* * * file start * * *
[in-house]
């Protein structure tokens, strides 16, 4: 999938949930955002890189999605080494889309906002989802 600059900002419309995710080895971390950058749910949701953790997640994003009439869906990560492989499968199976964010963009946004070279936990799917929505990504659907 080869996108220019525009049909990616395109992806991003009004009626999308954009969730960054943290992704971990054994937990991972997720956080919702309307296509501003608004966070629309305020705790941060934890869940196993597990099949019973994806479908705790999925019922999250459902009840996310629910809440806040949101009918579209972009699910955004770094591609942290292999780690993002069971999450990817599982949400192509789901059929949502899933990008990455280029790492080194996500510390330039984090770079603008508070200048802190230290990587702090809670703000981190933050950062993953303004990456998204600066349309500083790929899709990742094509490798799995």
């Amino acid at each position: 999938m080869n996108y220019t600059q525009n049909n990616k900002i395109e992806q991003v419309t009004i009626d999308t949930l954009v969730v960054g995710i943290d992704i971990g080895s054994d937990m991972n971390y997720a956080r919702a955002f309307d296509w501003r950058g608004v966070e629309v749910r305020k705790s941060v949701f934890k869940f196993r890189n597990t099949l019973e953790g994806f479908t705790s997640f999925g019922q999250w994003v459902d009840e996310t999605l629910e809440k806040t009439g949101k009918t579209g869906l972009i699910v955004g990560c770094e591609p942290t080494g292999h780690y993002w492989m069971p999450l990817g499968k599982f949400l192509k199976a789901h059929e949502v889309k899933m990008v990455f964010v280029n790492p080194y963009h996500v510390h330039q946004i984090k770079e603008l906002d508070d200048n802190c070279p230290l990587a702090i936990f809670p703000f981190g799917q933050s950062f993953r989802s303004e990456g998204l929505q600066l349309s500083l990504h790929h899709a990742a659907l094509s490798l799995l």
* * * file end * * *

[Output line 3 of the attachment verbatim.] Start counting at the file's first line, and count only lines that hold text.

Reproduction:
């Amino acid at each position: 999938m080869n996108y220019t600059q525009n049909n990616k900002i395109e992806q991003v419309t009004i009626d999308t949930l954009v969730v960054g995710i943290d992704i971990g080895s054994d937990m991972n971390y997720a956080r919702a955002f309307d296509w501003r950058g608004v966070e629309v749910r305020k705790s941060v949701f934890k869940f196993r890189n597990t099949l019973e953790g994806f479908t705790s997640f999925g019922q999250w994003v459902d009840e996310t999605l629910e809440k806040t009439g949101k009918t579209g869906l972009i699910v955004g990560c770094e591609p942290t080494g292999h780690y993002w492989m069971p999450l990817g499968k599982f949400l192509k199976a789901h059929e949502v889309k899933m990008v990455f964010v280029n790492p080194y963009h996500v510390h330039q946004i984090k770079e603008l906002d508070d200048n802190c070279p230290l990587a702090i936990f809670p703000f981190g799917q933050s950062f993953r989802s303004e990456g998204l929505q600066l349309s500083l990504h790929h899709a990742a659907l094509s490798l799995l």